Substance use between boys and girls were notably different. Nearly twenty nine per cent of boys (28.6 %) smoked cigarettes one or more days, while only 16.9 % of girls smoked cigarettes. More boys (58.3 %) than girls (49.0 %) ever used alcohol in this study. Similarly with binge drinking during the past month, 34.1 % boys and 23.3 % girls reported binge drinking. When comparing the three surveys, there is a slight decrease in alcohol use from 2002 (53.7 %), 2008 (52.6 %) to 2011 (46.2 %). The overall use of alcohol in the combined sample is 50.8 %. The percentage of binge drinkers was 26.1 % in 2002, but increased in 2008 (30.8 %) and slightly decreased in 2011 (28.6 %). The overall percentage of binge drinking in the combined sample was 28.5 %. Marijuana, the drug most commonly used by the adolescents in this study was reported by 20.9 % of the boys and by 8.7 % of the girls. Sniffed glue (13.5 %), mandrax (8.4 %), cocaine (7.9 %), heroin (9.1 %), injection drugs (8.6 %), and other illegal drugs (7.5 %) were reported by the boys. While girls reported to have ever sniffed glue (7.2 %), used mandrax (4.5 %), cocaine (3.7 %), heroin (5.4 %), injection drugs (4.5 %), and other illegal drugs (3.8 %).


The first important finding in this study is that sexual intercourse among adolescents has decreased. However, among those adolescent girls who reported to engage in sex, teenage pregnancy has increased. These findings are in line with increasing evidence demonstrating the magnitude of teenage pregnancy among sexually active adolescents, especially in the sub-Saharan African countries [1, 2, 4, 19, 20]. This is worrying, particularly the fact that it suggest that there is little progress made in reducing teenage pregnancy over the past few decades, despite its importance as highlighted in the Millennium Development Goals (MDG) and its association to maternal mortality and morbidity rates [5]. Teenage pregnancy in developing countries has been reported to be worse than in developed countries [4, 5]. The lack of data on teenage pregnancy trends among South African adolescents poses a serious public health threat, as the magnitude of the problem is relatively hidden for consideration into intervention programs that aim to reduce teenage pregnancy, and improve maternal and child health outcomes. The fluctuating rates of sexual intercourse at the age of 13 years or younger among girls is also concerning. Early sexual debut is not uncommon in SA. Recent research shows that more and more adolescents are sexually active by the time they are 14 years and older [25, 38].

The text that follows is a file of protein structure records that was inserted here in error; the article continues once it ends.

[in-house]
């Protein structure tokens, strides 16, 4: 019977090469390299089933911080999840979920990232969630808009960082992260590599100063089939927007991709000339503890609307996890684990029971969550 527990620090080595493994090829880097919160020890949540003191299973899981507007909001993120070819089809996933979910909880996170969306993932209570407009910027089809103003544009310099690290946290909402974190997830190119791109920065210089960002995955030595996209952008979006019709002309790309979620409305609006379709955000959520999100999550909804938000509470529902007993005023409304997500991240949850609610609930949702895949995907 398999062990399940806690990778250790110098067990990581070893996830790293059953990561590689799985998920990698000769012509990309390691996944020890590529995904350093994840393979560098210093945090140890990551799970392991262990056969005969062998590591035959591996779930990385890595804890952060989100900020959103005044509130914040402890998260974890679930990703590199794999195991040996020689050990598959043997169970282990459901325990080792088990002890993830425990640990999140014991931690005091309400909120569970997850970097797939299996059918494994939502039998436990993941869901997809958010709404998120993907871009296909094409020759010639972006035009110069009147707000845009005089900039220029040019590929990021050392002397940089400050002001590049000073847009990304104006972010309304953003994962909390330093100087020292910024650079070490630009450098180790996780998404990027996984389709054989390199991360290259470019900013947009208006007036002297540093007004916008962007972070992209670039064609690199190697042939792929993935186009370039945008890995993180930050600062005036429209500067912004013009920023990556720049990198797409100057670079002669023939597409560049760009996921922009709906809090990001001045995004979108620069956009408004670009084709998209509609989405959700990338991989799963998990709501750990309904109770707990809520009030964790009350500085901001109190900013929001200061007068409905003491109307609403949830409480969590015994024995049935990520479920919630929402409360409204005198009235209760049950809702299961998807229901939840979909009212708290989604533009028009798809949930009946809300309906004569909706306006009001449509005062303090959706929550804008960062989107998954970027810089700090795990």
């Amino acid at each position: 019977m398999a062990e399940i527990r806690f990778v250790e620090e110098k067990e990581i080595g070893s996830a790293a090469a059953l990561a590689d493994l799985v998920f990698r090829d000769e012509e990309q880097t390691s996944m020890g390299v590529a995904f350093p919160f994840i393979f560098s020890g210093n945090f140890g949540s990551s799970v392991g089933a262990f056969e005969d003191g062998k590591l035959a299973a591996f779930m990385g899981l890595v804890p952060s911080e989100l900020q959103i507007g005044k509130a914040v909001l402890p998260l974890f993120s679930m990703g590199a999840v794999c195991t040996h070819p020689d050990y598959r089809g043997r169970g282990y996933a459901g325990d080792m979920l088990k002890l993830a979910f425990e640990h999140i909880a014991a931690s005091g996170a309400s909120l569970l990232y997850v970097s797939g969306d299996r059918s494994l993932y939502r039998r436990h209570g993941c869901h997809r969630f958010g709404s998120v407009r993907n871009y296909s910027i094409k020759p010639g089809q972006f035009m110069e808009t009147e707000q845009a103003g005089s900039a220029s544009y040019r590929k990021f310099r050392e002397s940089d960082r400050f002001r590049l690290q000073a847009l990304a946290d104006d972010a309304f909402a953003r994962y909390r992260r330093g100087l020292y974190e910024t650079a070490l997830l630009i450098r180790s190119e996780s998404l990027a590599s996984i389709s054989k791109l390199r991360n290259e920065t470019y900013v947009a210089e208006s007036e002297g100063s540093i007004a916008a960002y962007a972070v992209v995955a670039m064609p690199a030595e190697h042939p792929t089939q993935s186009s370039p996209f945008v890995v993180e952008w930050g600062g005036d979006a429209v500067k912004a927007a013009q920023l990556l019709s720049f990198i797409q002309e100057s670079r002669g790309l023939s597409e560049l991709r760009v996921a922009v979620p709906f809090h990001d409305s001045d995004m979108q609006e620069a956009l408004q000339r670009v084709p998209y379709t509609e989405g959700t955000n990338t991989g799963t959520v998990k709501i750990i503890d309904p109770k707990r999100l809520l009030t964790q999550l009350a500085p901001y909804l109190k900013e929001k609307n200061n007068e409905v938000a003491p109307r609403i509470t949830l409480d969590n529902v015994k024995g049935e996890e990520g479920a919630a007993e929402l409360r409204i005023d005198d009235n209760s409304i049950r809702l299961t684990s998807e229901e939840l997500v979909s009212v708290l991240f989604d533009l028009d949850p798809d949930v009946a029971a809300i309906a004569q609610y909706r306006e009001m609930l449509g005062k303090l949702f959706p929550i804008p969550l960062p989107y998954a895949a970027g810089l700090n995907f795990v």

A limitation of the study at hand is that it is undertaken in the school setting. This excludes those adolescents who were not schooling at the time of data collection. Teenage pregnancy has been reported to be the most common reason for school-dropout in SA [26, 28]. Therefore, some adolescents might be out of school as a result of pregnancy and that does not invalidate the findings of this study, which confirms teenage pregnancy is still prevalent among adolescents in SA. Another limitation is that the results of this study cannot prove causality of teenage pregnancy by these risk behaviours, but only associations with teenage pregnancy. Thus, future research should aim to mitigate the risk behaviours associated with teenage pregnancy, as reported in this study. The pattern in teenage pregnancy is clearly increasing among those who engage in sexual activities, and that is a cause for concern. This suggests the further need to address health risk behaviours, including early sexual debut, unsafe sex, substance use and encouraging the correct and consistent use of contraceptives among adolescents; as well as promote their sexual and reproductive health in SA.


Sexual intercourse among adolescents is decreasing, but teenage pregnancy continues to increase among those who are sexually active. Teenage pregnancy continues to be a growing public health concern and adolescent sexual and reproductive health behaviours, such as contraceptives and safe sex practices has to be acknowledged in the health care system as an important health issue in SA. Risky behaviours, such as substance use, also need to be recognized and intervention programmes aiming to reduce teenage pregnancy and sexual and reproductive behaviours among adolescents need to include prevention of substance use. This study highlights the need for more comprehensive research on adolescents SRH needs particularly among the vulnerable adolescents aged 16 years and under, but not excluding those aged above 16 years old, to identify risk factors and develop specific interventions tailored for their needs. Regular monitoring of teenage pregnancy trends and the associated factors also aid in determining the effectiveness of programmes put in place by government and other related institutions, as well as highlighting areas where extra effort is needed to curb the rates of teenage pregnancy.